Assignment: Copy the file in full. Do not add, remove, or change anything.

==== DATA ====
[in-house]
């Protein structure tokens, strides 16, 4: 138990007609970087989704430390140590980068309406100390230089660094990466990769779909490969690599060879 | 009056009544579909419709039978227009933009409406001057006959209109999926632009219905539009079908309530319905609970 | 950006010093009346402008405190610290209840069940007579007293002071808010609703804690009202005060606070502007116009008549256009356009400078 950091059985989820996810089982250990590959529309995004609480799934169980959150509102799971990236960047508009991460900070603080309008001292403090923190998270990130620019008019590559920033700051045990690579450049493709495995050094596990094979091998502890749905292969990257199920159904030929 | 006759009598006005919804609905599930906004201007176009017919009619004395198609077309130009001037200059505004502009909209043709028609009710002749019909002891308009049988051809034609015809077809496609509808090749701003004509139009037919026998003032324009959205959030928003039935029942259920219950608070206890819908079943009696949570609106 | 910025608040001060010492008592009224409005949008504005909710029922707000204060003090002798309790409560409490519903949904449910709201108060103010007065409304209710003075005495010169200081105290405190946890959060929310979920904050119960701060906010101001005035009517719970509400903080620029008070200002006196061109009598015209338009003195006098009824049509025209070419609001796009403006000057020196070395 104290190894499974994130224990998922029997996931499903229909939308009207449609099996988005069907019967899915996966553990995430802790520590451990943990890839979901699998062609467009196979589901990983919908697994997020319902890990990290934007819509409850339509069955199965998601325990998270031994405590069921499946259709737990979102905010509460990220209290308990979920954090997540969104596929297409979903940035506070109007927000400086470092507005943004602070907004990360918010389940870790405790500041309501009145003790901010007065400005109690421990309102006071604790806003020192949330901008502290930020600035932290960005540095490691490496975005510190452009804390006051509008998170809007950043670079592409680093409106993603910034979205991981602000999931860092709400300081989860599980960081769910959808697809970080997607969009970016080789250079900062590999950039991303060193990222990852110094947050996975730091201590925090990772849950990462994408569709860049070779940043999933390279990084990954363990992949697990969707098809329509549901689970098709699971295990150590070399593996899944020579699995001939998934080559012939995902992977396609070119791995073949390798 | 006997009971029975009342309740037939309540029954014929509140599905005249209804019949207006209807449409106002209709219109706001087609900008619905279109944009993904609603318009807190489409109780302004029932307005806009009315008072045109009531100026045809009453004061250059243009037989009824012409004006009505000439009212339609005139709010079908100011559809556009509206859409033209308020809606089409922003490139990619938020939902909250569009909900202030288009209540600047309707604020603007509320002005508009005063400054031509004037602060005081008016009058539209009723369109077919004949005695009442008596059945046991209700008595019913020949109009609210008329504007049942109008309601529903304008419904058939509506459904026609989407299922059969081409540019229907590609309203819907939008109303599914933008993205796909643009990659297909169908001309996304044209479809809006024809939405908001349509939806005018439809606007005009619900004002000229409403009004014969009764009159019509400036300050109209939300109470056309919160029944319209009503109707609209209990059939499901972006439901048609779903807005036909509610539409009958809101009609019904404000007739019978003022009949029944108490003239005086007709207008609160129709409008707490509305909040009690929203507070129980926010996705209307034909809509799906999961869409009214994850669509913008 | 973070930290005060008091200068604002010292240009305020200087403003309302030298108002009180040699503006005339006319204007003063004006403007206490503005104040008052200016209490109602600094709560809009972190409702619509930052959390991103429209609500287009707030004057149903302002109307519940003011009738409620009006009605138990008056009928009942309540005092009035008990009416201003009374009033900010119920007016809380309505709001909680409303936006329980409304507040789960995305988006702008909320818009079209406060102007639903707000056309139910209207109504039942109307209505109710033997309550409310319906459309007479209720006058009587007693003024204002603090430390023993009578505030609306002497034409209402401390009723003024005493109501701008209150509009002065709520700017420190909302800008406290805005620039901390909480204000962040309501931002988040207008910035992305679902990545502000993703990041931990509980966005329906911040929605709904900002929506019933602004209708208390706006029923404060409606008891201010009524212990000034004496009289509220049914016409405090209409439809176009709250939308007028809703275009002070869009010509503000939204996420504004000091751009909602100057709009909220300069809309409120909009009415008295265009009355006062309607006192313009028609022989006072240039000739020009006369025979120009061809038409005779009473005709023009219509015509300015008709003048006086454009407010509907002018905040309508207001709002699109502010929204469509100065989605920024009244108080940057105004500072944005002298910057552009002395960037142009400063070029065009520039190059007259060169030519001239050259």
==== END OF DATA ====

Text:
[in-house]
């Protein structure tokens, strides 16, 4: 138990007609970087989704430390140590980068309406100390230089660094990466990769779909490969690599060879 | 009056009544579909419709039978227009933009409406001057006959209109999926632009219905539009079908309530319905609970 | 950006010093009346402008405190610290209840069940007579007293002071808010609703804690009202005060606070502007116009008549256009356009400078 950091059985989820996810089982250990590959529309995004609480799934169980959150509102799971990236960047508009991460900070603080309008001292403090923190998270990130620019008019590559920033700051045990690579450049493709495995050094596990094979091998502890749905292969990257199920159904030929 | 006759009598006005919804609905599930906004201007176009017919009619004395198609077309130009001037200059505004502009909209043709028609009710002749019909002891308009049988051809034609015809077809496609509808090749701003004509139009037919026998003032324009959205959030928003039935029942259920219950608070206890819908079943009696949570609106 | 910025608040001060010492008592009224409005949008504005909710029922707000204060003090002798309790409560409490519903949904449910709201108060103010007065409304209710003075005495010169200081105290405190946890959060929310979920904050119960701060906010101001005035009517719970509400903080620029008070200002006196061109009598015209338009003195006098009824049509025209070419609001796009403006000057020196070395 104290190894499974994130224990998922029997996931499903229909939308009207449609099996988005069907019967899915996966553990995430802790520590451990943990890839979901699998062609467009196979589901990983919908697994997020319902890990990290934007819509409850339509069955199965998601325990998270031994405590069921499946259709737990979102905010509460990220209290308990979920954090997540969104596929297409979903940035506070109007927000400086470092507005943004602070907004990360918010389940870790405790500041309501009145003790901010007065400005109690421990309102006071604790806003020192949330901008502290930020600035932290960005540095490691490496975005510190452009804390006051509008998170809007950043670079592409680093409106993603910034979205991981602000999931860092709400300081989860599980960081769910959808697809970080997607969009970016080789250079900062590999950039991303060193990222990852110094947050996975730091201590925090990772849950990462994408569709860049070779940043999933390279990084990954363990992949697990969707098809329509549901689970098709699971295990150590070399593996899944020579699995001939998934080559012939995902992977396609070119791995073949390798 | 006997009971029975009342309740037939309540029954014929509140599905005249209804019949207006209807449409106002209709219109706001087609900008619905279109944009993904609603318009807190489409109780302004029932307005806009009315008072045109009531100026045809009453004061250059243009037989009824012409004006009505000439009212339609005139709010079908100011559809556009509206859409033209308020809606089409922003490139990619938020939902909250569009909900202030288009209540600047309707604020603007509320002005508009005063400054031509004037602060005081008016009058539209009723369109077919004949005695009442008596059945046991209700008595019913020949109009609210008329504007049942109008309601529903304008419904058939509506459904026609989407299922059969081409540019229907590609309203819907939008109303599914933008993205796909643009990659297909169908001309996304044209479809809006024809939405908001349509939806005018439809606007005009619900004002000229409403009004014969009764009159019509400036300050109209939300109470056309919160029944319209009503109707609209209990059939499901972006439901048609779903807005036909509610539409009958809101009609019904404000007739019978003022009949029944108490003239005086007709207008609160129709409008707490509305909040009690929203507070129980926010996705209307034909809509799906999961869409009214994850669509913008 | 973070930290005060008091200068604002010292240009305020200087403003309302030298108002009180040699503006005339006319204007003063004006403007206490503005104040008052200016209490109602600094709560809009972190409702619509930052959390991103429209609500287009707030004057149903302002109307519940003011009738409620009006009605138990008056009928009942309540005092009035008990009416201003009374009033900010119920007016809380309505709001909680409303936006329980409304507040789960995305988006702008909320818009079209406060102007639903707000056309139910209207109504039942109307209505109710033997309550409310319906459309007479209720006058009587007693003024204002603090430390023993009578505030609306002497034409209402401390009723003024005493109501701008209150509009002065709520700017420190909302800008406290805005620039901390909480204000962040309501931002988040207008910035992305679902990545502000993703990041931990509980966005329906911040929605709904900002929506019933602004209708208390706006029923404060409606008891201010009524212990000034004496009289509220049914016409405090209409439809176009709250939308007028809703275009002070869009010509503000939204996420504004000091751009909602100057709009909220300069809309409120909009009415008295265009009355006062309607006192313009028609022989006072240039000739020009006369025979120009061809038409005779009473005709023009219509015509300015008709003048006086454009407010509907002018905040309508207001709002699109502010929204469509100065989605920024009244108080940057105004500072944005002298910057552009002395960037142009400063070029065009520039190059007259060169030519001239050259």